With the help of my mother, I did find an internship, almost immediately in the Public Relations Department of our local hospital where she was a Head Nurse. I met with the Director of Public Relations and together we outlined what would be expected. I came to that first meeting armed with notebook and pen in hand. Together, the Director and I wrote the job description, the expectations, and the outcomes.  I went home and wrote the proposal for my Professor, and sent a copy to the PR Director for his files. 

During the Internship, my responsibilities were to interview, write, edit and prepare the weekly in-house newsletter, write articles for the Quarterly magazine that would be due halfway through my summer experience, work with the graphic artist for the Magazine, and write media releases as needed.  The benefit was that I had my own 35mm camera and loved to photograph and develop my own photography.  I would be paid for the Internship, and accessible at all hours, with no comp time or extra compensation for any extra hours.  So when I stayed up overnight to interview and Photograph the Emergency Room Doctors and Nurses for the Trauma Response Drill, or when I spoke at the local Lions Club on behalf of the hospital, I did not receive any extra pay or day off. I also still had to report on time the next day.   On the plus side,  I did get dates with the ER Doctor and a reporter, and the Lions Club coincided with my 21st birthday, and the members helped me celebrate. Priceless.

Bottom line, as the Intern, I did not care. I was working in the Biz.  And it was quite the experience!  I had my own desk, phone, IBM selectric (yes, SELECTRIC) top of the line, and access to media. I made contacts!  I shared the office with one other person who responsible for Development—the asking for money.  So when the Board met, or we planned a fundraiser, I did get to assist and I did get to meet the movers and shakers –the money men—yes men—in our community. The bonus--networking and contacts for the future.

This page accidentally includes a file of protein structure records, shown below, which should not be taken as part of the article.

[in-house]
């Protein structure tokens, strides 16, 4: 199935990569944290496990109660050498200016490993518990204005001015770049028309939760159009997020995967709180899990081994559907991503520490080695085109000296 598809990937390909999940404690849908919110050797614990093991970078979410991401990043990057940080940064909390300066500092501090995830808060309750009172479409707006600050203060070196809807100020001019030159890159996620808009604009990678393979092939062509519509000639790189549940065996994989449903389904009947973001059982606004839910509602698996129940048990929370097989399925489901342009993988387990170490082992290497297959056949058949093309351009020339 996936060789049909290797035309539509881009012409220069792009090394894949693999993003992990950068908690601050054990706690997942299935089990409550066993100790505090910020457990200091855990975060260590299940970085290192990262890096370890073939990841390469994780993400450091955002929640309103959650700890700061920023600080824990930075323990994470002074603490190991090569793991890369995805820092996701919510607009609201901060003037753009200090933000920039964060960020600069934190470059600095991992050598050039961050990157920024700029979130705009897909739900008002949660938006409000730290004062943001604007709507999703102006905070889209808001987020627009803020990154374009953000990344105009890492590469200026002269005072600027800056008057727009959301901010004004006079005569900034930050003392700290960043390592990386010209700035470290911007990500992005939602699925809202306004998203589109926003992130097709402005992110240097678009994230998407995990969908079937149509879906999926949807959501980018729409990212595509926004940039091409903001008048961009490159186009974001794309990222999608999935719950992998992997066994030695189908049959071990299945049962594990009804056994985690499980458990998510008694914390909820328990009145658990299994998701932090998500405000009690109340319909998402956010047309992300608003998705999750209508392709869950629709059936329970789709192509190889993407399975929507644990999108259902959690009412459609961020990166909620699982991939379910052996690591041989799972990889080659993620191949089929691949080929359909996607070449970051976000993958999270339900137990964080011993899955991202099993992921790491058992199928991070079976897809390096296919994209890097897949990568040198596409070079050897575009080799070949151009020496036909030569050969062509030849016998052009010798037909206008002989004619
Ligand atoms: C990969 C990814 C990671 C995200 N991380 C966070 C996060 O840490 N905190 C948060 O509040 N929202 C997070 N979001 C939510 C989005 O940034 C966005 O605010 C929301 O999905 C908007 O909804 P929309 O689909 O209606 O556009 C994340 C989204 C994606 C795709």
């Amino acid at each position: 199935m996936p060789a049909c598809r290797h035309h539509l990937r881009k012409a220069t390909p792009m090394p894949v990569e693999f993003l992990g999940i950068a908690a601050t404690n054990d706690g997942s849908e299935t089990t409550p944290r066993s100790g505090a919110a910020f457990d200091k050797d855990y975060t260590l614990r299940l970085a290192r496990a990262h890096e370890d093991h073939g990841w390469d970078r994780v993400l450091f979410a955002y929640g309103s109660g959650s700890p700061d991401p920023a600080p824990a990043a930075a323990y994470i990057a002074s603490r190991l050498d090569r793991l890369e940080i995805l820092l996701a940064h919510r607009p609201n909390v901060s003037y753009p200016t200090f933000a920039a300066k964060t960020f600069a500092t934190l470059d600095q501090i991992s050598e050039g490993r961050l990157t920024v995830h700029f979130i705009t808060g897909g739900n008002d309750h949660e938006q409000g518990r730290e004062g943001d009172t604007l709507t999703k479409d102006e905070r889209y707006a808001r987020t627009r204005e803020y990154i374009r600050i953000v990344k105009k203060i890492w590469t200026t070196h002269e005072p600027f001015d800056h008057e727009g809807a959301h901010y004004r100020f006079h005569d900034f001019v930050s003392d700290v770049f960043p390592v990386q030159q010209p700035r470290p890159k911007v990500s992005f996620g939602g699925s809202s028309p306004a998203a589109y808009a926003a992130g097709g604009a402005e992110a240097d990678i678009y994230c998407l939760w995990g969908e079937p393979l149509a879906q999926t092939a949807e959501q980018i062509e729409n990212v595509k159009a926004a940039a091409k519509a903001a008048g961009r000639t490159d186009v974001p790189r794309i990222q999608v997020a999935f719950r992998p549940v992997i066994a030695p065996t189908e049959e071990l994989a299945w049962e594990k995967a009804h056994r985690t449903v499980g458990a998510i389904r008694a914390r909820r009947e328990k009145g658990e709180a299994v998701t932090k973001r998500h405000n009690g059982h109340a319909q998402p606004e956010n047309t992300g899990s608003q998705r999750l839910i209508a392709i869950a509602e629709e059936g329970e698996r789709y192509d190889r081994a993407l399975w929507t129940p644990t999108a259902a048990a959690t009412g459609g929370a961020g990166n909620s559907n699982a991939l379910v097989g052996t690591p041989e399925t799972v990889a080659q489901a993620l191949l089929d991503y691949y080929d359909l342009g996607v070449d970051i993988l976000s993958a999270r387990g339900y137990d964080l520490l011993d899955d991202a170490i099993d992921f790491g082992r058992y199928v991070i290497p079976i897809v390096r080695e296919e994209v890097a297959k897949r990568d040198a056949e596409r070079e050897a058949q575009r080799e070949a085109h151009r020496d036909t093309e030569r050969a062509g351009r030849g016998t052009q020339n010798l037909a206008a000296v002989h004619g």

As for the responsibility for my grades and the 12 credits I would be earning, I kept a journal –aka diary—of my day-to-day experience. Oh, and my internship supervisor would visit with me and my supervisor, separately and together at least twice in the 13 Plus weeks I would be there. On my own, I determined to develop my portfolio, placing samples of my endeavors in a box under my desk when they were hot off the press: Copies of the weekly newsletter that I wrote, laid out and took to the print office in the basement of the hospital, waited for it to be printed, then divided and hand carried packets to each department and floor;  the magazine with my two articles including the interview for the introduction of Arthroscopic Surgery –an advancement in that day; and an article on the evils of smoking.  As for the journal/diary, I spent the night before the Professors’ visit, busily re-creating and remembering two months of work, changing pens and writing style to hide the fact that I did not complete that part of the agreement.